GTM Research forecasts the CSP market to grow from $3 billion in 2011 to over $10 billion by 2013. But beyond 2013, the situation is much less rosy. With 2011 installations slated to reach 472 MW and 2012 forecasted to exceed 1,200 MW, the first wave of global project commissionings brings optimism. However, this optimism will increasingly be mitigated by the competitive, long-term threat posed by solar PV, which continues to reduce its installed cost faster than CSP.
At over 250 pages with more than 140 data-rich exhibits, Concentrating Solar Power 2011: Technology, Costs and Markets examines in detail the state of the industry with an emphasis on project economics (cost per watt and cost per kWh), top markets (U.S., Spain, and China), and a detailed CSP pipeline with over 170 projects globally. The report forecasts CSP and PV costs as well as expected total installations through 2020.
“Paradoxically, while some CSP companies are experiencing unprecedented growth, others are facing extinction,” said Brett Prior, the report’s author and a senior analyst at GTM Research. “Certain projects announced in 2007 to 2009, with signed utility contracts in hand, are finally securing financing, breaking ground and will eventually become the largest solar plants the world has ever seen. However, the future of the industry is at risk due to the dramatic decline in PV panel costs, which is compelling some utilities to select lower-cost PV over CSP for future solar plants.”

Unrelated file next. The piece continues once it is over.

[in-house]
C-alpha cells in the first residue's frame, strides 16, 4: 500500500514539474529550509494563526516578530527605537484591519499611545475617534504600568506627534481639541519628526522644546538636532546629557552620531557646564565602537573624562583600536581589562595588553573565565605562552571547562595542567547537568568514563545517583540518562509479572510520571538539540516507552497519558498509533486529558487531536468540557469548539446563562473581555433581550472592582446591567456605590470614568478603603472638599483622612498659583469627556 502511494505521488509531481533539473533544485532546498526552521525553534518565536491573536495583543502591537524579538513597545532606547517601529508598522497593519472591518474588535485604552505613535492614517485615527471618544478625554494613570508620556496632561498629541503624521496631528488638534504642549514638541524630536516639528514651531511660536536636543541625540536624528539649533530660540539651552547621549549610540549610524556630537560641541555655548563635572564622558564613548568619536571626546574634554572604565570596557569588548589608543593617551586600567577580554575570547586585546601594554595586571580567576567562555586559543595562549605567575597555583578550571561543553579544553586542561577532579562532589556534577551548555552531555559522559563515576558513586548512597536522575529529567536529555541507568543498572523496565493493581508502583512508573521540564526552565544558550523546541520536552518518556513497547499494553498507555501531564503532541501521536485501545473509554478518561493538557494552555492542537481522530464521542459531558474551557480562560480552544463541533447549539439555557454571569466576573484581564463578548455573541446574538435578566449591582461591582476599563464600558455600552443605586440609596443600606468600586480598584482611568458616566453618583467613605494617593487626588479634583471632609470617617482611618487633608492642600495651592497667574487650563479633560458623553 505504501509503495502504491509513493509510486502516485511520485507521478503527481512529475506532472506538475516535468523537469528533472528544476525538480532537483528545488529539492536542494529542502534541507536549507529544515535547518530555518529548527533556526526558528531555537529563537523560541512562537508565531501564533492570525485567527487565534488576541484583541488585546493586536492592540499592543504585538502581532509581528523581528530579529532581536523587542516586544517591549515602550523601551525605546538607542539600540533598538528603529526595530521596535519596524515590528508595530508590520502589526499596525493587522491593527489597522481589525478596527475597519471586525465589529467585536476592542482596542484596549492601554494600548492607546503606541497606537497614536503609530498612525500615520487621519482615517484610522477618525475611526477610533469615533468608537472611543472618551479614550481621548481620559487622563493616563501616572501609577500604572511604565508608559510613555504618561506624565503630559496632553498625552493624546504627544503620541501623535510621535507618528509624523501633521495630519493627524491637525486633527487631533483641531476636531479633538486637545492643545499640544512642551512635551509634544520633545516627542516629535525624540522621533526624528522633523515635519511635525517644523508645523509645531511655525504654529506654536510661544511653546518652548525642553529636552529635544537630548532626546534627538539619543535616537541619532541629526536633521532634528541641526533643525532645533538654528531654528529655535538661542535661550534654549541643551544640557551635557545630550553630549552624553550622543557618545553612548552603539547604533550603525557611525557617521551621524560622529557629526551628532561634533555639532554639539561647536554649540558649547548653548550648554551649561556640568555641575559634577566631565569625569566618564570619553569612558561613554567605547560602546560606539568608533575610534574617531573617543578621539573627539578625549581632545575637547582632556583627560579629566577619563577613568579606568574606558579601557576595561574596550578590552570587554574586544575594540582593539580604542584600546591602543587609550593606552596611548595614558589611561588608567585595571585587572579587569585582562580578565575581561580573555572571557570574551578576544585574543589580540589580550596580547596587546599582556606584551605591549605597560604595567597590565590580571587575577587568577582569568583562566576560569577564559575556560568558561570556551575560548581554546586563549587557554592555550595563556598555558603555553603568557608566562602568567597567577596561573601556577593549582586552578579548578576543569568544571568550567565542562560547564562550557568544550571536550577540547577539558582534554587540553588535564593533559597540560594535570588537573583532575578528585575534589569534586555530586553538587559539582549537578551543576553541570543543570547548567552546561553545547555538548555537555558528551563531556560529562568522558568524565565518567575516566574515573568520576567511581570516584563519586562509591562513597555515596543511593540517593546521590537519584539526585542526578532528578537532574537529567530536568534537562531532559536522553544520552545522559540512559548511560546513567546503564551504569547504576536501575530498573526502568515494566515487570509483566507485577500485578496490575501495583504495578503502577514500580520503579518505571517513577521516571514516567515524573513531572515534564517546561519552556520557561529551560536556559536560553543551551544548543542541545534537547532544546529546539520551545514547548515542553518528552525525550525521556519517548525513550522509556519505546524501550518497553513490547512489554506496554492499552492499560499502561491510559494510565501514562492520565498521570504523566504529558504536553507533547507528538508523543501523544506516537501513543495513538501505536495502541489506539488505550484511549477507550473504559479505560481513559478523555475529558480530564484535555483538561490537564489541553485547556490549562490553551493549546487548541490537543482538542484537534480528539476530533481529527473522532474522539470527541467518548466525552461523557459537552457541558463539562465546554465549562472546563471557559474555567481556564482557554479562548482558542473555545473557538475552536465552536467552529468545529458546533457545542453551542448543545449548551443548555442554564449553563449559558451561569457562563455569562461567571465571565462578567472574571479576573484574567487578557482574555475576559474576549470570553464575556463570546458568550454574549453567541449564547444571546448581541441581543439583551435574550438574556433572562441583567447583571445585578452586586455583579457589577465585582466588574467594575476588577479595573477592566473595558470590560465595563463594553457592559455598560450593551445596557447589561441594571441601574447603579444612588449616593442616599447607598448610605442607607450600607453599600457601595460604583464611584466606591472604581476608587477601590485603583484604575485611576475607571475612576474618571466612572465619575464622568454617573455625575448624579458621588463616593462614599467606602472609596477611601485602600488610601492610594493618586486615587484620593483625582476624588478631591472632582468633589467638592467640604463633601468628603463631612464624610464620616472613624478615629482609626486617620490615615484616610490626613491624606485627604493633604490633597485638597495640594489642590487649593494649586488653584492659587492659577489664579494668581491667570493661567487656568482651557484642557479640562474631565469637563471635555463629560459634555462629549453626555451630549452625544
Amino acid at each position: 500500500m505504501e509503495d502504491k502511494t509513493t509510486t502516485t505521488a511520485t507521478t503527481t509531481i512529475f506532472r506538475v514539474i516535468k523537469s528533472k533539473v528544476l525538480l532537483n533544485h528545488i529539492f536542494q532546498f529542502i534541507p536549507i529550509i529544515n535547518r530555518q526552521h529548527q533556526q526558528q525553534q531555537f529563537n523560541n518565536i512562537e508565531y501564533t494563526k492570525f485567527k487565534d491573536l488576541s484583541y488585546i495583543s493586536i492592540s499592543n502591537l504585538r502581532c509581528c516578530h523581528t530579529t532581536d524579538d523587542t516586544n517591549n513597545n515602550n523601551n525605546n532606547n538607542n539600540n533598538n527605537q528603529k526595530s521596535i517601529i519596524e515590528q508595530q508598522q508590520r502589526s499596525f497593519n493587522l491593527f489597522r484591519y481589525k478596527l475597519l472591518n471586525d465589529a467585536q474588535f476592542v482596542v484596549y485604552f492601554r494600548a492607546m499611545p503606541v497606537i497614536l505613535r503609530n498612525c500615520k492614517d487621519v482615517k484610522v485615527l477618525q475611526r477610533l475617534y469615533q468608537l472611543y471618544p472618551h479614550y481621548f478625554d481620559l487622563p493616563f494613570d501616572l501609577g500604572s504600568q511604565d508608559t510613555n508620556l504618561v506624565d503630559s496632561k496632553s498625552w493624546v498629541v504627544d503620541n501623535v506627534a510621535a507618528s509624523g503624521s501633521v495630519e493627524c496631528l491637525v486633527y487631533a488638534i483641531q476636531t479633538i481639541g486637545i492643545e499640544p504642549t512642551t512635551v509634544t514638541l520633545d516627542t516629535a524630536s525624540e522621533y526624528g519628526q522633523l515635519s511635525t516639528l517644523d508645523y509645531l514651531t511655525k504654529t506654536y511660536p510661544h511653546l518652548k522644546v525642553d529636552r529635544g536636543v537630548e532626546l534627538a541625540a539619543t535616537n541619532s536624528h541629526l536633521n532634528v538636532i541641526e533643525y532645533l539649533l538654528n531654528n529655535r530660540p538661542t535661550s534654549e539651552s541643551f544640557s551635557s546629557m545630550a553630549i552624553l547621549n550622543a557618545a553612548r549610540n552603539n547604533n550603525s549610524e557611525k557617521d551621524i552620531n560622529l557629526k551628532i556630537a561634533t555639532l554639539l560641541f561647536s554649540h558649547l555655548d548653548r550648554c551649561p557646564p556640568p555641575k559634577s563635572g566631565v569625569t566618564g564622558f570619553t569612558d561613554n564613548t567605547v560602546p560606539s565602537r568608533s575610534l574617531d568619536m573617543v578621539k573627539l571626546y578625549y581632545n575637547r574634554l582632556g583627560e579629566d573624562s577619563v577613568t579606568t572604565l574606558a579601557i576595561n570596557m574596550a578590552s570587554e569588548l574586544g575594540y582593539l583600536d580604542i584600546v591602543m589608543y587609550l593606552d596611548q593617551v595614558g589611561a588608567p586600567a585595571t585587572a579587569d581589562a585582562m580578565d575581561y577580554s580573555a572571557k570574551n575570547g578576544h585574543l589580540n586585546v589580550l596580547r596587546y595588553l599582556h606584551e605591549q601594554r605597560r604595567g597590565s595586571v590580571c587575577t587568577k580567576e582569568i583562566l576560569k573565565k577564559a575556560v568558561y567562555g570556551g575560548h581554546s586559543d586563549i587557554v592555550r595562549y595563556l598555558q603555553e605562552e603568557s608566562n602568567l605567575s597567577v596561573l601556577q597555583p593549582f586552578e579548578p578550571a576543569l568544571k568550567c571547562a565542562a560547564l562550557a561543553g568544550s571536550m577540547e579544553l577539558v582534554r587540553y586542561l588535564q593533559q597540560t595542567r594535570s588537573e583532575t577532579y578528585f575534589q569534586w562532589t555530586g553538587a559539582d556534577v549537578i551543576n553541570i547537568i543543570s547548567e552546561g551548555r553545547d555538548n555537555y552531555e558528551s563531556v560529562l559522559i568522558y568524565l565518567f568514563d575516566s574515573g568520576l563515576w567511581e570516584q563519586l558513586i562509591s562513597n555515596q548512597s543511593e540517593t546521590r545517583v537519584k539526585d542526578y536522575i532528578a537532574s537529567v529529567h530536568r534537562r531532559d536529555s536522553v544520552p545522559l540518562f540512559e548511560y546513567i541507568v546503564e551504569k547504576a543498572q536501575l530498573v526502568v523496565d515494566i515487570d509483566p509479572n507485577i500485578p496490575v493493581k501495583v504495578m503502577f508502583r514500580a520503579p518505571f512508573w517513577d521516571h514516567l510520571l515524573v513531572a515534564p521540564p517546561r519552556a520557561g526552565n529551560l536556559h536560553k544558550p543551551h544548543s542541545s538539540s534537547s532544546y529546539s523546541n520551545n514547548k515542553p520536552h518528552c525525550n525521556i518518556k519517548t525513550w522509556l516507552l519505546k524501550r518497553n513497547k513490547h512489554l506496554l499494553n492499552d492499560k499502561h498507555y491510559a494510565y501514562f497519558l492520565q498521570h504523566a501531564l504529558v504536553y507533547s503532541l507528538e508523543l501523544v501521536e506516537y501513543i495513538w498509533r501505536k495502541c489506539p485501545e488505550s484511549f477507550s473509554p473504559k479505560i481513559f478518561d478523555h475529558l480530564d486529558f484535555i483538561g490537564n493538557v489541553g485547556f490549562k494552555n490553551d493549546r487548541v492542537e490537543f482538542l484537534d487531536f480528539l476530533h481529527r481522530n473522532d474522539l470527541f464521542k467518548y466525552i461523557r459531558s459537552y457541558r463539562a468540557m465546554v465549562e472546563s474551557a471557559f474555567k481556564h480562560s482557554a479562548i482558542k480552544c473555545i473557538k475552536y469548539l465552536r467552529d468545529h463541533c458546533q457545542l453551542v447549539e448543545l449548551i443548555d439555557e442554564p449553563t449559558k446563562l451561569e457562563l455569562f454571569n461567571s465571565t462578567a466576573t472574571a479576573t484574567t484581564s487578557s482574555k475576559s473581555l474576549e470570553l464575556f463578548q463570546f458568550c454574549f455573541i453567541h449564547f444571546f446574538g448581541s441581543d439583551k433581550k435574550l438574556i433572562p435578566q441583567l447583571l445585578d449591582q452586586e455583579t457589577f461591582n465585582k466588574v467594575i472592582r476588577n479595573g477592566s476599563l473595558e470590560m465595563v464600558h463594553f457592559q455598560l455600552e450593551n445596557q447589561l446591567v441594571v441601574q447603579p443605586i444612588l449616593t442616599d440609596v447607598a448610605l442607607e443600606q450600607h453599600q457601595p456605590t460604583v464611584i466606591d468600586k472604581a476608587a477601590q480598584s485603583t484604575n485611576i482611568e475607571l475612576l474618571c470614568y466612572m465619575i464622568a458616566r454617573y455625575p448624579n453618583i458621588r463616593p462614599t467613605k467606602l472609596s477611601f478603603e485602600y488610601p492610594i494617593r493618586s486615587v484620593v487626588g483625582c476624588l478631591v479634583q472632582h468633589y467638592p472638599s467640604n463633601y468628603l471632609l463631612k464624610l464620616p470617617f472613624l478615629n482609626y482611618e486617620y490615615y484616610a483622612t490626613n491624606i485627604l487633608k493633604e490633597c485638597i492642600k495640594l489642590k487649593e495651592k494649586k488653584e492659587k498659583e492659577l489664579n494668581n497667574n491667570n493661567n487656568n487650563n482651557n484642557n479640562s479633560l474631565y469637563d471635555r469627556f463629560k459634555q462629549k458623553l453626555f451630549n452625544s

The current competitive environment is personified by the opposing fortunes of the industry; BrightSource’s Ivanpah project and Abengoa’s Solana are making significant progress, while early-mover Tessera Solar has been forced to lay off employees and sell its flagship Calico project to a PV developer.
CSP plants coming online in the next few years will undoubtedly help manufacturers move down the experience curve towards lower costs, as GTM Research forecasts CSP project costs to decline 3% to 7% each year in the period 2010 to 2020. However, PV costs will also continue their own substantial declines, with PV expected to maintain a cost advantage (on both a cost-per-watt and cost-per-kWh basis) through 2020.
“The trend of CSP projects being converted into PV projects is a troubling one,” said Prior. “In order to turn the tide, CSP developers need either to improve their cost per kWh against PV or to convince utilities to pay extra forstorageand dispatchable generation. Barring one of these outcomes, the future viability of CSP is at risk.”